Biomaterial preclinical testing involves an initial evaluation of the cytotoxicity, function and proliferative effects of the biomaterial on cells, followed by further studies using animal models8. In vitro systems are often limited as predictors of clinical function as such models cannot fully reproduce the complexity of biological systems (blood supply, immune function, inflammatory and hormonal response), nor the complex interactions of different cell types. Therefore, the application of animal models to determine the efficacy of a material and the generation of safety/toxicity data prior to clinical evaluation is still required. However, discrepancies in experimental design (animal age, physiology, injury location and size and bone composition) have resulted in the lack of reproducible standard animal models for bone tissue engineering. Furthermore, the inconsistent response of animals to drugs and devices in comparison to humans remains a concern9,10. For instance, bisphosphonates (inhibitors of bone resorption) increase bone mineral density in post-menopausal women, while the effects in animal models were reported to be bone site-dependent11. Such limitations, combined with a need to meet the ethical obligations to reduce, refine and replace (3Rs) animal usage in animal research12, underline the importance of the development of new models that avoid the need for animal experimentation and recapitulate robustly species-specific effects.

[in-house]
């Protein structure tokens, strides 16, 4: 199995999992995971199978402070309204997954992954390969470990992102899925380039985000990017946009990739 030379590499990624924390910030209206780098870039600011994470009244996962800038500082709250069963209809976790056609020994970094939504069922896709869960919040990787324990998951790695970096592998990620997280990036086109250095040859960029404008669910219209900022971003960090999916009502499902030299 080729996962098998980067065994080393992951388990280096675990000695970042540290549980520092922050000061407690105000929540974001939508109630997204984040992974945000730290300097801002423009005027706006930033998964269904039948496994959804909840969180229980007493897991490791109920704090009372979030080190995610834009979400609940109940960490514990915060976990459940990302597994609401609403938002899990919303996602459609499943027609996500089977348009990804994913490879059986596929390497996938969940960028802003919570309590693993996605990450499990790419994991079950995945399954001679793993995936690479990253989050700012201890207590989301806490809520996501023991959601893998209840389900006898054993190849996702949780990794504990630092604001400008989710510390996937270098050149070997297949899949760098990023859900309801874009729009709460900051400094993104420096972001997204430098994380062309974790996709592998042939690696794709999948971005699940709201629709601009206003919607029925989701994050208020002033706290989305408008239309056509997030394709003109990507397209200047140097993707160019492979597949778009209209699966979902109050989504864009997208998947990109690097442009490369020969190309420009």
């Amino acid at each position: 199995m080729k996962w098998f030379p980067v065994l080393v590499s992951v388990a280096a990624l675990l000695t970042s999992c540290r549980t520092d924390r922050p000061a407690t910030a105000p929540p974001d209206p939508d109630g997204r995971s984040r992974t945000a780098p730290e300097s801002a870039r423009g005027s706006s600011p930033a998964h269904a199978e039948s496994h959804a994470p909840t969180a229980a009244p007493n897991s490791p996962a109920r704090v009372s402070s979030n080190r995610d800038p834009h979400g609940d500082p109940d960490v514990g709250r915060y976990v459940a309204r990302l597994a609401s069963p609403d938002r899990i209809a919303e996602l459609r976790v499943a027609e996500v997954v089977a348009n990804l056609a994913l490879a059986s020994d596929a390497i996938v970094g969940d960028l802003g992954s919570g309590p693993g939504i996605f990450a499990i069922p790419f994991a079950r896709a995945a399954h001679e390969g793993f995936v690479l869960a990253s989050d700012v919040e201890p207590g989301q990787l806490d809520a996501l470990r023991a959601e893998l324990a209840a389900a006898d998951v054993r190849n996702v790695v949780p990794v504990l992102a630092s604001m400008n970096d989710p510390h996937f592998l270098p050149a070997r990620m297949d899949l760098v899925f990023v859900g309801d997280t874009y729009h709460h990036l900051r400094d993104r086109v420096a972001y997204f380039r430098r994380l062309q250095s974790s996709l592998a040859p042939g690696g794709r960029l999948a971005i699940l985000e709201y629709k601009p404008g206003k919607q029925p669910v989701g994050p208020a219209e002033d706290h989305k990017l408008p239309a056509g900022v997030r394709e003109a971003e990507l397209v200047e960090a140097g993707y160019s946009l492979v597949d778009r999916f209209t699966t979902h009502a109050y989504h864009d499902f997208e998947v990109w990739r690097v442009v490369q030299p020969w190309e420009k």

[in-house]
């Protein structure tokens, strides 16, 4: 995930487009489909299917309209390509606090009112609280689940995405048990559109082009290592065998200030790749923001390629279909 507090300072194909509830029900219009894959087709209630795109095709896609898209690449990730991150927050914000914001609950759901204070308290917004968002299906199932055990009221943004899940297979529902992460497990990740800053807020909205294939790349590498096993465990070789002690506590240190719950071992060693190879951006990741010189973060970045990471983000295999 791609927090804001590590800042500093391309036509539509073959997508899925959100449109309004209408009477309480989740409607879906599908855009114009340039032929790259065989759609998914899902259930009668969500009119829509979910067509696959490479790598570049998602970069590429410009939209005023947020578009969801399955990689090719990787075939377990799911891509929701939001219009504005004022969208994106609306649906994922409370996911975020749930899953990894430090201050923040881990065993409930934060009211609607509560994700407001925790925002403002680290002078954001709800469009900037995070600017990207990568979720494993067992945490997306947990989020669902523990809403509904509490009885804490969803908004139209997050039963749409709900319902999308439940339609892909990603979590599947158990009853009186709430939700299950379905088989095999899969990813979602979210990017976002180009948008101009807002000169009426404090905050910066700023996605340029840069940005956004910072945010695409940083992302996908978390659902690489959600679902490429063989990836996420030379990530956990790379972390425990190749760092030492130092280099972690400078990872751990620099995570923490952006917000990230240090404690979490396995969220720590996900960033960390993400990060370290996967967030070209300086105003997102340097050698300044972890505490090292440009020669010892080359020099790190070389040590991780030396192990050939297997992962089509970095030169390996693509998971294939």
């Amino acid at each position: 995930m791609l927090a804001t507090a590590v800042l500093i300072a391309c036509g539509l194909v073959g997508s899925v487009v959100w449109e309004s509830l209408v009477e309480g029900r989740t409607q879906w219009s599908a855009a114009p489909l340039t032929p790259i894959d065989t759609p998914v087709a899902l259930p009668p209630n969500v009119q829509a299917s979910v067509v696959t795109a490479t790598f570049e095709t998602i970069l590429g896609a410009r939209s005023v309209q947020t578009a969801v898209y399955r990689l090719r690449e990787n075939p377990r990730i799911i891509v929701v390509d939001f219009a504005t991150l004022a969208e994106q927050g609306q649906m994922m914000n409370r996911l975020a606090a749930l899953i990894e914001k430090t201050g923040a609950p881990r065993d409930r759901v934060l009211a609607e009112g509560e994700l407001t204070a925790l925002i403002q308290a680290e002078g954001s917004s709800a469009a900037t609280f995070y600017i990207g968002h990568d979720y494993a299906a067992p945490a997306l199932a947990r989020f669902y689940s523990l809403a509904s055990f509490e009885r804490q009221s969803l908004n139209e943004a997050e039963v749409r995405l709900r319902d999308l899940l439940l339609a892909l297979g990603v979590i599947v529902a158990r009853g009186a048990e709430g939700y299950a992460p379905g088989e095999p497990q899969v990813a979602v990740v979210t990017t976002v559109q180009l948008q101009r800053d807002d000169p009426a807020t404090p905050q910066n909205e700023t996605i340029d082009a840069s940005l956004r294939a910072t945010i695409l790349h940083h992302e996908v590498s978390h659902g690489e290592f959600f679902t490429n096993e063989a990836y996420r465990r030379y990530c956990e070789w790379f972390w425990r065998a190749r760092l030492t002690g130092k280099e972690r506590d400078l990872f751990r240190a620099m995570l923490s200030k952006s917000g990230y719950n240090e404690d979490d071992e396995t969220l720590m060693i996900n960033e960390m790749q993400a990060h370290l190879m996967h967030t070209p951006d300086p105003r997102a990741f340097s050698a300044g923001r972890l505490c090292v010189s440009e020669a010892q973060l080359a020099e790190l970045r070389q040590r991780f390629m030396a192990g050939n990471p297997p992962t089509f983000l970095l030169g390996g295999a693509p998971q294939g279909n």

One potential approach to refinement animal experimentation is the use of the chorioallantoic membrane (CAM) assay, which involves the implantation of a material or compound on the extraembryonic membrane of the developing chick egg. Critically the CAM is not innervated and thus no pain is experienced by the chick. The chick embryo develops over 21 days and from day 4 the CAM forms, growing exponentially until day 14 (6 cm2 up to 65 cm2) to serve as a respiratory organ with a rapidly developing vascular system13. The CAM assay is commonly used to perform angiogenic (or anti-angiogenic)14,15,16 studies as well as multi-species graft transplantation17,18,19, given the partial immune-deficiency of the CAM. Studies indicate the production of immune cells (lymphocytes T and B) commences at day 11, however, the immune cells do not become fully mature until the embryo hatches (day 21)18,20,21.